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OPINION
May 23, 2008
Re "Prescription overdose," May 18 The White House Office of National Drug Control Policy bears some responsibility for the rise in prescription overdose deaths. It has been pushing student drug tests without alerting schools and parents to their downside: urinalysis only deters marijuana use because synthetic pharmaceuticals exit the body quickly. This information is readily available on the Internet. It's one of the reasons the American Academy of Pediatrics opposes involuntary drug testing.
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OPINION
May 23, 2008
Re "Prescription overdose," May 18 The White House Office of National Drug Control Policy bears some responsibility for the rise in prescription overdose deaths. It has been pushing student drug tests without alerting schools and parents to their downside: urinalysis only deters marijuana use because synthetic pharmaceuticals exit the body quickly. This information is readily available on the Internet. It's one of the reasons the American Academy of Pediatrics opposes involuntary drug testing.
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NEWS
May 1, 1986 | United Press International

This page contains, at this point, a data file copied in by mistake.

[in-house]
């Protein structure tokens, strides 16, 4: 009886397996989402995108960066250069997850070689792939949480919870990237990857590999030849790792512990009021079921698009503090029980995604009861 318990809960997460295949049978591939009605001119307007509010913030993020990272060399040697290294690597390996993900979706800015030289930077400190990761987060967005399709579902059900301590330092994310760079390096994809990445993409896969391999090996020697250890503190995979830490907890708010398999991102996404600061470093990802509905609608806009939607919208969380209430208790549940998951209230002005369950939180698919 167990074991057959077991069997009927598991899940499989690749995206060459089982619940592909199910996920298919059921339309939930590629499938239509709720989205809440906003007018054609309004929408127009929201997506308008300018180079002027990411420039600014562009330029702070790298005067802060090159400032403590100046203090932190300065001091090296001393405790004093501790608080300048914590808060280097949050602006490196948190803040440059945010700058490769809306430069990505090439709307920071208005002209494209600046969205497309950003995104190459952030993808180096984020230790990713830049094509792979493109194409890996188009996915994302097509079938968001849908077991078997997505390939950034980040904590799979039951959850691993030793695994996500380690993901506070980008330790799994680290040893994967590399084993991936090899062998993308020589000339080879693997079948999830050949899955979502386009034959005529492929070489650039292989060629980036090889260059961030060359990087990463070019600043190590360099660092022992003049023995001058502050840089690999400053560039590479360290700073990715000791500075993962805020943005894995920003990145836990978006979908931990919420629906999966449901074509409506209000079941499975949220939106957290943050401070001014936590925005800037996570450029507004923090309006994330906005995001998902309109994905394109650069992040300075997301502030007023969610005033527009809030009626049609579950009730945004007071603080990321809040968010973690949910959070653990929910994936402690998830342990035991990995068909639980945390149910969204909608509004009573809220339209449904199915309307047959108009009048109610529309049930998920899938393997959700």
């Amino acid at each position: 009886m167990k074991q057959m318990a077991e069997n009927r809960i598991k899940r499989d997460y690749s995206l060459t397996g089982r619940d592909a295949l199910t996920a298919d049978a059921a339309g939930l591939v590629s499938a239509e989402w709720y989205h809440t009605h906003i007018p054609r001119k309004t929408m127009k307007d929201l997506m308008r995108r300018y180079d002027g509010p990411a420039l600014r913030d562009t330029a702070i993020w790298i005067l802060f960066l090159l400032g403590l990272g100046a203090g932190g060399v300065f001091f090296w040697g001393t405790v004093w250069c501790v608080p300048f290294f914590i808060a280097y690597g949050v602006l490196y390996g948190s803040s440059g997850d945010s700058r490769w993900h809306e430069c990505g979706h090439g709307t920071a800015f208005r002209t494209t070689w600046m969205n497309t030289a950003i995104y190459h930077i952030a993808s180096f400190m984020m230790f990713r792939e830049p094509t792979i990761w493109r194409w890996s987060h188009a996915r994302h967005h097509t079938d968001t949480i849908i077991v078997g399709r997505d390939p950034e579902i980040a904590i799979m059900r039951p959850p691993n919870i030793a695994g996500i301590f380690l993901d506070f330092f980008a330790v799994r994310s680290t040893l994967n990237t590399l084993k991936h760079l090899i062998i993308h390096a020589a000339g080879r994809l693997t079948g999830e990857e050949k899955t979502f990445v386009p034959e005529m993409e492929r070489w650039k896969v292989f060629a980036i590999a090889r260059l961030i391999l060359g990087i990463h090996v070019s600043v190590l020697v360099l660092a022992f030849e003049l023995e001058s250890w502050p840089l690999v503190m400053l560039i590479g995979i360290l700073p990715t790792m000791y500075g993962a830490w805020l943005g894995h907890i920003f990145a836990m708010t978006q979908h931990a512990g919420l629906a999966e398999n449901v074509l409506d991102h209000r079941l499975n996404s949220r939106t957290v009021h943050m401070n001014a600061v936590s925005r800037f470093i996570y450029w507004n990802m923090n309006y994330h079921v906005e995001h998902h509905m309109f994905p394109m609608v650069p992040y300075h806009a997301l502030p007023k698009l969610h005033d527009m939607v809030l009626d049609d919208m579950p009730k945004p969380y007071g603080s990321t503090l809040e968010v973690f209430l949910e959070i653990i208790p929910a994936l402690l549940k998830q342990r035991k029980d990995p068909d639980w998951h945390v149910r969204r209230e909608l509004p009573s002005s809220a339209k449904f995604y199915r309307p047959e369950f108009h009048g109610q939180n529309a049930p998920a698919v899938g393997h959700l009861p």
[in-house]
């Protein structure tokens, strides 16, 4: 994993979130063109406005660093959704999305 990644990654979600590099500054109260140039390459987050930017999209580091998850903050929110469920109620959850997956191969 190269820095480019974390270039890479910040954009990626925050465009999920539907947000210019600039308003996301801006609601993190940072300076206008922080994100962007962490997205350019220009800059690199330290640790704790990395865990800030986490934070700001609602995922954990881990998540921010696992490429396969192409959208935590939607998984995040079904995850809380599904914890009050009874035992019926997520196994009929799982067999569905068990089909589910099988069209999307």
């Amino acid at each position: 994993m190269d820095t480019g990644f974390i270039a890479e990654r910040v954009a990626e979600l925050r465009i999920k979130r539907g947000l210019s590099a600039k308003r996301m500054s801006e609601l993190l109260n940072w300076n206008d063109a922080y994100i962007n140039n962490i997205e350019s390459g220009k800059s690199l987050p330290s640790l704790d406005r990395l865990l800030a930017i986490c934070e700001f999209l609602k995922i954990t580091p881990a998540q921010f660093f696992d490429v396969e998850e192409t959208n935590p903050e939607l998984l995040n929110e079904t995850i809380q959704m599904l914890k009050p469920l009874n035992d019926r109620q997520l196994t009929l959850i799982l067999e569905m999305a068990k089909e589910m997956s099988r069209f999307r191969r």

A Naval Academy midshipman who failed a random urinalysis test admitted using cocaine and has resigned in the second case of alleged drug use among midshipmen this spring, the school said Wednesday. The academy would not release the midshipman's name, citing federal privacy laws.
OPINION
February 4, 2006
Re "His cup runneth over with annoyance," Current, Jan. 29 When a newspaper like The Times forces job candidates to submit to drug tests, it is an unwitting conspirator in a culture war that should have ended with the Vietnam War. Drug tests are essentially lifestyle tests. Despite a short-lived high, marijuana is the only drug that stays in the human body long enough to make urinalysis a deterrent. Synthetic drugs are water soluble and exit the body quickly. If you think drug users don't know this, think again.
OPINION
February 4, 2006
Re "His cup runneth over with annoyance," Current, Jan. 29 When a newspaper like The Times forces job candidates to submit to drug tests, it is an unwitting conspirator in a culture war that should have ended with the Vietnam War. Drug tests are essentially lifestyle tests. Despite a short-lived high, marijuana is the only drug that stays in the human body long enough to make urinalysis a deterrent. Synthetic drugs are water soluble and exit the body quickly. If you think drug users don't know this, think again.
CALIFORNIA | LOCAL
August 26, 1986
During the tenure of this ostensibly conservative government I have watched with dismay as the same people who give lip service to getting government off the backs of the people have consistently made inroads into the private lives of American citizens. Now that we have an example of a girl informing on her parents' drug use, Nancy Reagan and a score of others laud her "right-mindedness" and devotion to her family. Although I recognize that there is a drug problem in this country, it still frightens me when the proof of a citizen's right-mindedness and moral rectitude is demonstrated by children informing on their parents or "voluntary" urinalysis.